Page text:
The Significance Of Nonsense In Indian Culture

India does have its own legacy of nonsense literature. The origins of nonsense can be traced back to the great mystical texts of India, such as the Vedas, the Upanishads, and the medieval poet-saints like Kabir and Sant Namdev. Furthermore, the folk tradition had a strong influence on the formation of Indian nonsense in its oral forms. India abounds in nonsense-like folk material: lullabies, nursery rhymes, folk drama, folk tale, never-ending stories, chain verses, and so on, some being for children, some for grown-ups, others for both. Still, as a literary form, nonsense is not very popular beyond the English-influenced areas of India, namely West Bengal, Orissa, and the Maharashtra. Let us add after Heyman xxxiv) that, since the mid-nineteenth century, and perhaps even earlier English literary nonsense has found its way into these regions, especially West Bengal, the language of which has, according to Sampurna Chatterji [Sukumar Ray’s brilliant translator from Bengali into English.], a riotous caboodle of effects that can be used to create a vivid nonsense literature. Sukumar Ray and Rabindranath Tagore [Heyman states that Tagore was the first to recognize that children’s chhoda represented a separate rasa — the tenth one (in Bengali the word means “taste,” “essence” of something, an emotional effect art has on the audience). He adds that in his preface to a collection of nonsense, _Abol Tabol_ (1923), Sukumar Ray names this rasa kheyaal rasa, “the spirit of whimsy” (xl-xli). It is worth noting that kheyaal also means “play.”], the main representatives of the genre in the Indian context, grew up reading Edward Lear, who incidentally, stayed in India from 1873 to 1874, and Lewis Carroll. As Heyman says, the influence of the English on the Indian nonsense is undeniable” (xxxiv). However, Indian nonsense does have its distinct differences from English nonsense. In his introduction to The Select Nonsense of Sukumar Ray, the filmmaker Satyajit Ray, Sukumar’s son, observes that Indian nonsense places its characters much closer to real life than English nonsense, the characters of which are kept to a certain distance from the familiar world. He goes on to list the obsession with exotic food, indigenous fauna and flora, or extended families (as in Tagore’s poem “The Old Woman’s Grandma-in-Law’s Five Sisters”), among other specific themes. As Heyman suggests, Bengali nonsense was born out of the sheer delight of upturning the imposed rules, such as respect for elders or class/caste issues, and mocking the rigidity of folklore and sacred texts in order to create something that helps “live with such apparent opposing dualities, even to enjoy them” (Heyman xxxii).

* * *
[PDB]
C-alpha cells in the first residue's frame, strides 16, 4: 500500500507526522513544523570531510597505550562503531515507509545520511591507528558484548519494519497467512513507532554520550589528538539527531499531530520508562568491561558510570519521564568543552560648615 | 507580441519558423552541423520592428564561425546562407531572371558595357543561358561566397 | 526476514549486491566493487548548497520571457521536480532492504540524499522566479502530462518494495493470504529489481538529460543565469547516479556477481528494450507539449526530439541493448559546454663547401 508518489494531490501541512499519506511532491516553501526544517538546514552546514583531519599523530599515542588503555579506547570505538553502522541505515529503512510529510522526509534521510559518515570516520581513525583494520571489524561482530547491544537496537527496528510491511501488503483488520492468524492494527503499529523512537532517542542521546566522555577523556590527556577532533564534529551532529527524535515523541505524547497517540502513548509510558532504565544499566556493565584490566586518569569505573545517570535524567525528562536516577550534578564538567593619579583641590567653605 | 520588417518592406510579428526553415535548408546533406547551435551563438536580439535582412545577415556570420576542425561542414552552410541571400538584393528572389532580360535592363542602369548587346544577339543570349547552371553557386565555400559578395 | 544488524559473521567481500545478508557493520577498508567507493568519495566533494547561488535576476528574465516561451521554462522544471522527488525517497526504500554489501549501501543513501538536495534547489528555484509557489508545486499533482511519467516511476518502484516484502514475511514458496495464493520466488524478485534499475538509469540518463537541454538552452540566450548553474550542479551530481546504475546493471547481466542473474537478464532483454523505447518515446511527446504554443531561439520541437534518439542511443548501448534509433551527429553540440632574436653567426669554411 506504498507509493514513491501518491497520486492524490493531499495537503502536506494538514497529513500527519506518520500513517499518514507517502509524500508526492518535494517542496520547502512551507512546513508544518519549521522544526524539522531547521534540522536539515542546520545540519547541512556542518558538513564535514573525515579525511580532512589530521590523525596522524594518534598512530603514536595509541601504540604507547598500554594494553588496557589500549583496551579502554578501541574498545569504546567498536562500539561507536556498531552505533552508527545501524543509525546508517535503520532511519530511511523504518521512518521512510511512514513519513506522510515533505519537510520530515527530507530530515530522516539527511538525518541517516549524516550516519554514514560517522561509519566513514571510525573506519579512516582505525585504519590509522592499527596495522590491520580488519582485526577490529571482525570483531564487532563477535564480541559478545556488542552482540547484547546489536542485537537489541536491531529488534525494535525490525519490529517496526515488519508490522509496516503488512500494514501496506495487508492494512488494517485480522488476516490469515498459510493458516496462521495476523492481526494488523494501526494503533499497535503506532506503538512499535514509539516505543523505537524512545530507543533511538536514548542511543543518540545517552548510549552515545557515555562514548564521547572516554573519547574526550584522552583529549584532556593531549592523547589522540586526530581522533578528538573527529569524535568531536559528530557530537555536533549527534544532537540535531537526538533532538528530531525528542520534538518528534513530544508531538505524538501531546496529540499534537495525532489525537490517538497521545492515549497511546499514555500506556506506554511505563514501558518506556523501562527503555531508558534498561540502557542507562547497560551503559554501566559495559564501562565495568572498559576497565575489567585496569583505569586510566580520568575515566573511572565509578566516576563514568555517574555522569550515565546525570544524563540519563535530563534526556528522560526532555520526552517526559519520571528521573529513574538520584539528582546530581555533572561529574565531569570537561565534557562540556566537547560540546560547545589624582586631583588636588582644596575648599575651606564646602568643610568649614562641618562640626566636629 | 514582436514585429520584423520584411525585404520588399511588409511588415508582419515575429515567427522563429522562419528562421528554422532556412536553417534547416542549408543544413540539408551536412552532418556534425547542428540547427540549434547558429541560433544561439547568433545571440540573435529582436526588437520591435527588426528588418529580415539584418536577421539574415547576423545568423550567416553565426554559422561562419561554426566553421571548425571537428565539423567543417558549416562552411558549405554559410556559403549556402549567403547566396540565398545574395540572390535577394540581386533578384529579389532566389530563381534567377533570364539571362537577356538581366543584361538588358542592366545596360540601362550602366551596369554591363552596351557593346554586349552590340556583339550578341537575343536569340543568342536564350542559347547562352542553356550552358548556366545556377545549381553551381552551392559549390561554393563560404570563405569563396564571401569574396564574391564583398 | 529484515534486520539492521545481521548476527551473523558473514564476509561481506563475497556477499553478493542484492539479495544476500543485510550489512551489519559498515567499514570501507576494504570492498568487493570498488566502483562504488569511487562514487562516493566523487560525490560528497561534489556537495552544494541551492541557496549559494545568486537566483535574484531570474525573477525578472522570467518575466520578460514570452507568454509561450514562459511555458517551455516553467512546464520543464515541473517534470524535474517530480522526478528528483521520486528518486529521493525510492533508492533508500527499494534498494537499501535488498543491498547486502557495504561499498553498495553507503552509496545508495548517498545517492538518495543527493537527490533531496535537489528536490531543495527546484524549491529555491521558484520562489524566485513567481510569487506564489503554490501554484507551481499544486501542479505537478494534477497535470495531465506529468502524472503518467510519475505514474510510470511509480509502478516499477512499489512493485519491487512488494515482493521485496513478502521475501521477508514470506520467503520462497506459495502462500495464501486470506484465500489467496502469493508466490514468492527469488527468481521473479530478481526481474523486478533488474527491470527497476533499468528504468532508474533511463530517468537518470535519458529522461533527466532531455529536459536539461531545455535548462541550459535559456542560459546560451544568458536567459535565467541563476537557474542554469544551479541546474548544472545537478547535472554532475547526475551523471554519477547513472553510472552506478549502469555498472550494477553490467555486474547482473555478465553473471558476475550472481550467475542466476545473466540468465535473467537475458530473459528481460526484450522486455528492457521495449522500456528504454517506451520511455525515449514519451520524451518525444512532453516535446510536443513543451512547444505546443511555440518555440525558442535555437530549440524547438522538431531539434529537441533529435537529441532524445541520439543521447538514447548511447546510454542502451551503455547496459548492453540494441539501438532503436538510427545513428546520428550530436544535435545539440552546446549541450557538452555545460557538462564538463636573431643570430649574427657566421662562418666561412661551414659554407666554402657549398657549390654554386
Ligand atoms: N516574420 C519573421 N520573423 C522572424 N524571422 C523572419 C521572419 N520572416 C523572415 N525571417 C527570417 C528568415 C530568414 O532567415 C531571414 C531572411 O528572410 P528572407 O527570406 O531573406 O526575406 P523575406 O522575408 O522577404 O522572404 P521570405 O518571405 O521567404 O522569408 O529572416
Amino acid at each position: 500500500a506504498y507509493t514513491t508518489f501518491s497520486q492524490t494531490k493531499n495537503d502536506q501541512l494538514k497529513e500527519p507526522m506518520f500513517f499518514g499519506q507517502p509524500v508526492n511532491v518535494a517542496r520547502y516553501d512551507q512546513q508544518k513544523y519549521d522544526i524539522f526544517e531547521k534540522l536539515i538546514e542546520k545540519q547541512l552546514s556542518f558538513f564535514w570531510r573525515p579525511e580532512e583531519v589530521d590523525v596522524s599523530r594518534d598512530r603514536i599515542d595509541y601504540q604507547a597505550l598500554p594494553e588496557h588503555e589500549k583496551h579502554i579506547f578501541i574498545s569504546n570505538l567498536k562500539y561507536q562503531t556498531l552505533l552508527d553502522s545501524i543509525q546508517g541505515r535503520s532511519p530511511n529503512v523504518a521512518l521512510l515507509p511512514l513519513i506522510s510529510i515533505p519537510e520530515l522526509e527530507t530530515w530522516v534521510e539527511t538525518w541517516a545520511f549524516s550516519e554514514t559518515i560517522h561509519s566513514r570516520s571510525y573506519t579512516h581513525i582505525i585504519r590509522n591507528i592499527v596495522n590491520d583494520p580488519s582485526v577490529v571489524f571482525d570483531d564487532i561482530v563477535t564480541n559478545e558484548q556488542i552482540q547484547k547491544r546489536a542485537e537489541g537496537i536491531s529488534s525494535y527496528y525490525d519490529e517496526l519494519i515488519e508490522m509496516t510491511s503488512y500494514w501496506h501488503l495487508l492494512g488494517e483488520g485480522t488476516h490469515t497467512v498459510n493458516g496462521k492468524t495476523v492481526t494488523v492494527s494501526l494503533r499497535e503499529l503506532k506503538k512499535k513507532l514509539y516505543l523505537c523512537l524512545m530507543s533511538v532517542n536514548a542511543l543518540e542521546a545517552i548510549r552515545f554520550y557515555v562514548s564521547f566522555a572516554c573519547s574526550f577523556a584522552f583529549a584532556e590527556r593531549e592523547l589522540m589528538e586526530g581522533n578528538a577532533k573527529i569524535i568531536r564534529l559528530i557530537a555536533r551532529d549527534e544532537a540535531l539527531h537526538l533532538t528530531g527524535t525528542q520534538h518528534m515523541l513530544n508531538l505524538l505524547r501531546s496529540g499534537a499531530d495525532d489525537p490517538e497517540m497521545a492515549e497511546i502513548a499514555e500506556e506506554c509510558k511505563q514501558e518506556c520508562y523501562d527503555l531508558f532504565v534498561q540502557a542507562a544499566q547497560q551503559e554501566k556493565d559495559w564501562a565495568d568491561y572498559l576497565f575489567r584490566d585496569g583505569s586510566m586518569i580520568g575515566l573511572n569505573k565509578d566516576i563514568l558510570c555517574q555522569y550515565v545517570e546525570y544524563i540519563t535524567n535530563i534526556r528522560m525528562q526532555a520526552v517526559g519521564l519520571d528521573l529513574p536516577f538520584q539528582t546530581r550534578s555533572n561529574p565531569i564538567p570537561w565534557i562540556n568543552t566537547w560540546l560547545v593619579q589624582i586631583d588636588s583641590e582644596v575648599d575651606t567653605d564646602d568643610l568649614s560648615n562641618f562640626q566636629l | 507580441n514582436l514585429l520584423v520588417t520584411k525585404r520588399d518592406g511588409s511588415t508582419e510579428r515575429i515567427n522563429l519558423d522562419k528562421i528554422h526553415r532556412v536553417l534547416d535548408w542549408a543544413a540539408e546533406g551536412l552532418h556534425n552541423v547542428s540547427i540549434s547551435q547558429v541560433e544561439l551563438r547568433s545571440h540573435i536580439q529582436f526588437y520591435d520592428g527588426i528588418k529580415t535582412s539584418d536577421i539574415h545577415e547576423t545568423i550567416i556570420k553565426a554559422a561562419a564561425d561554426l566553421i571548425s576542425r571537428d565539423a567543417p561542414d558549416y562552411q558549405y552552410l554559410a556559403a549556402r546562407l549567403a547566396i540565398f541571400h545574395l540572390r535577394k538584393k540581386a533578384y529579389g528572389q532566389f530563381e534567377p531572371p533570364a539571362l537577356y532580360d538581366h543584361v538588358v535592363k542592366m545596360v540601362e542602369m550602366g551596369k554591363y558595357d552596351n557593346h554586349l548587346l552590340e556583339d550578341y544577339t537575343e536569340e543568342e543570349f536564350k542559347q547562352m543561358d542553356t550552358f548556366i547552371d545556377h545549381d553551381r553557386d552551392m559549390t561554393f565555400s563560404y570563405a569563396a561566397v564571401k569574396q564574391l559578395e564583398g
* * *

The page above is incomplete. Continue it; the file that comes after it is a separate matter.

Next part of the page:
Bee Formentelli, “Rabindranath Tagore’s Shey as a Playful Encounter Between a Poet and His Granddaughter.” In Justyna Deszcz-Tryhubczak (ed.), Children’s Literature and Intergenerational Relationships. Cham: Palgrave Macmillan, 2021. 95-113. 100-101.

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